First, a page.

Wells's parents had a turbulent marriage, owing primarily to his mother being a Protestant and his father a freethinker. When his mother returned to work as a lady's maid (at Uppark, a country house in Sussex), one of the conditions of work was that she would not be permitted to have living space for her husband and children. Thereafter, she and Joseph lived separate lives, though they never divorced and remained faithful to each other. As a consequence, Herbert's personal troubles increased as he subsequently failed as a draper and also, later, as a chemist's assistant. Fortunately for Herbert, Uppark had a magnificent library in which he immersed himself, reading many classic works, including Plato's Republic, Thomas More's Utopia, and the works of Daniel Defoe.[20] This would be the beginning of Herbert George Wells's venture into literature.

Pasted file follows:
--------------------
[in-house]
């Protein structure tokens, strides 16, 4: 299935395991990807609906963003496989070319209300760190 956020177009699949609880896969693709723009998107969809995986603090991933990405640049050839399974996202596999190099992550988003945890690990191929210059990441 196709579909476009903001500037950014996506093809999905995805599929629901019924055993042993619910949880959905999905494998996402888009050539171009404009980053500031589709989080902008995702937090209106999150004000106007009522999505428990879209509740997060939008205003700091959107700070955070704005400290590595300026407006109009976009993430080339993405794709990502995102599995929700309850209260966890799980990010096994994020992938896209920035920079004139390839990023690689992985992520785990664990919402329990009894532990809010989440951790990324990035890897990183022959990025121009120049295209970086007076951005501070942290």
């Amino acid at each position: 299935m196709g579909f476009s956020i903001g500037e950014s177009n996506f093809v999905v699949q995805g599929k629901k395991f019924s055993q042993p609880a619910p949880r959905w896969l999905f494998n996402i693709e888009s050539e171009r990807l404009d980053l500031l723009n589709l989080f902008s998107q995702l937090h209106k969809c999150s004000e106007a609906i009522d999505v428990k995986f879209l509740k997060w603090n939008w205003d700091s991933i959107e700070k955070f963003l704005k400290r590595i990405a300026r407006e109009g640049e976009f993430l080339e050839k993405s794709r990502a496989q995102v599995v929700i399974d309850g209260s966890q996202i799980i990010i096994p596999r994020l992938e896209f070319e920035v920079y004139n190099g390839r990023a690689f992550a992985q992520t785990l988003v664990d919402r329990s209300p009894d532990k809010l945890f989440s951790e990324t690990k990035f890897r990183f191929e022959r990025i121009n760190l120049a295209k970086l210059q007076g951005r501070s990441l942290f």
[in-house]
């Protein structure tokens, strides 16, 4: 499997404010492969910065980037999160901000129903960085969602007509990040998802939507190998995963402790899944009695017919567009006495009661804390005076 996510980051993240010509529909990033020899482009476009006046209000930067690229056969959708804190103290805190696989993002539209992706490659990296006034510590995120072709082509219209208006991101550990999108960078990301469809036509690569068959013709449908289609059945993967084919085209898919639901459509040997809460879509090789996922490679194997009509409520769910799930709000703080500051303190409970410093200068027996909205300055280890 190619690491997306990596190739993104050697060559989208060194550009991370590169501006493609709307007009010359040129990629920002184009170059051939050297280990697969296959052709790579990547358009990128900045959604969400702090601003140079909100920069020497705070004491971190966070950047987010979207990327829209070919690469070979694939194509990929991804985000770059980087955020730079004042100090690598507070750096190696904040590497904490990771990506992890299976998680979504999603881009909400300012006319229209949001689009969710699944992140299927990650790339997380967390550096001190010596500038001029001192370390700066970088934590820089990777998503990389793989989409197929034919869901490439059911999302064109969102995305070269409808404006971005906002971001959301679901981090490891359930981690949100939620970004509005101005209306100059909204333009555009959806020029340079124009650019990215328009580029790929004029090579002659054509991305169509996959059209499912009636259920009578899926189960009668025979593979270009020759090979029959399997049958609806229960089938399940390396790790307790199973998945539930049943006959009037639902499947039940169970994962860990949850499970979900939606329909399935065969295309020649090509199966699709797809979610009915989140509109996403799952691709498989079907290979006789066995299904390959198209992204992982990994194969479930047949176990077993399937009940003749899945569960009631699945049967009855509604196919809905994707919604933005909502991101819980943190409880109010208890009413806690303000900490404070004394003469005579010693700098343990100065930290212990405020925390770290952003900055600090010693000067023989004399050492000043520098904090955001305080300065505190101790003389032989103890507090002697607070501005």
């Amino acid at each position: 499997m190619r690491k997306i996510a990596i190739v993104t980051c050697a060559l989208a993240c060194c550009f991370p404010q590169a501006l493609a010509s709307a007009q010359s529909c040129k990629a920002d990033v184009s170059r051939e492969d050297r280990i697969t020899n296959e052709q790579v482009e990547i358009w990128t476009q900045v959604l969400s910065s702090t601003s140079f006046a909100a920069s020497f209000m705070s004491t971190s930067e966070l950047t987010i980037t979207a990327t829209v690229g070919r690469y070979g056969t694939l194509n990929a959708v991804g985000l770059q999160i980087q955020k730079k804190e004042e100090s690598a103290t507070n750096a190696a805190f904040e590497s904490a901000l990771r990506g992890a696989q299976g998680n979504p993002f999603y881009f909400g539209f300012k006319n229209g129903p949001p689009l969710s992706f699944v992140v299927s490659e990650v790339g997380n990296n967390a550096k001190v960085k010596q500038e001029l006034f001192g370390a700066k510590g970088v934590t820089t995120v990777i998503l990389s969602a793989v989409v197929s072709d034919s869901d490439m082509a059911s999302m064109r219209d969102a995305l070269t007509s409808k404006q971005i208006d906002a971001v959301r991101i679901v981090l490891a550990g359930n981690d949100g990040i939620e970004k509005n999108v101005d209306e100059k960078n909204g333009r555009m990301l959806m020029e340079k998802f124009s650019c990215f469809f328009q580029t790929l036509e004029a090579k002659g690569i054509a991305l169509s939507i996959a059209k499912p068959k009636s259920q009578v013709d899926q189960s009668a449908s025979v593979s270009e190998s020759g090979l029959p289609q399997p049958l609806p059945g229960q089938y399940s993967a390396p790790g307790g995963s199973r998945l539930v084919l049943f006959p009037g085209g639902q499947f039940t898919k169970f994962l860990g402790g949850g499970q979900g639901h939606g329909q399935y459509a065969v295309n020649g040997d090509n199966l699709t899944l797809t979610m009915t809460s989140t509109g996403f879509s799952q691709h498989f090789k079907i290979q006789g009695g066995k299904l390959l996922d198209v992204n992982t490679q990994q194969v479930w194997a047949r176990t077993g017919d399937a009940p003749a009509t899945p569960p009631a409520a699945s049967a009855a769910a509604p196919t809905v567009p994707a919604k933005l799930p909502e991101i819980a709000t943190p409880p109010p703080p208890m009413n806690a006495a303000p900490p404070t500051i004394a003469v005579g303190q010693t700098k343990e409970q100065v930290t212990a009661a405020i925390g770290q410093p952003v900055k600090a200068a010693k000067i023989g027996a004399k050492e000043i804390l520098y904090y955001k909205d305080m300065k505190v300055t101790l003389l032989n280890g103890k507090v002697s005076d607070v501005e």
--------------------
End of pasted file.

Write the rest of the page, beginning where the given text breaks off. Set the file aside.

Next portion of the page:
Teacher[edit]

In October 1879, Wells's mother arranged through a distant relative, Arthur Williams, for him to join the National School at Wookey in Somerset as a pupil–teacher, a senior pupil who acted as a teacher of younger children.[18] In December that year, however, Williams was dismissed for irregularities in his qualifications and Wells was returned to Uppark. After a short apprenticeship at a chemist in nearby Midhurst and an even shorter stay as a boarder at Midhurst Grammar School, he signed his apprenticeship papers at Hyde's. In 1883, Wells persuaded his parents to release him from the apprenticeship, taking an opportunity offered by Midhurst Grammar School again to become a pupil–teacher; his proficiency in Latin and science during his previous, short stay had been remembered.[14][18]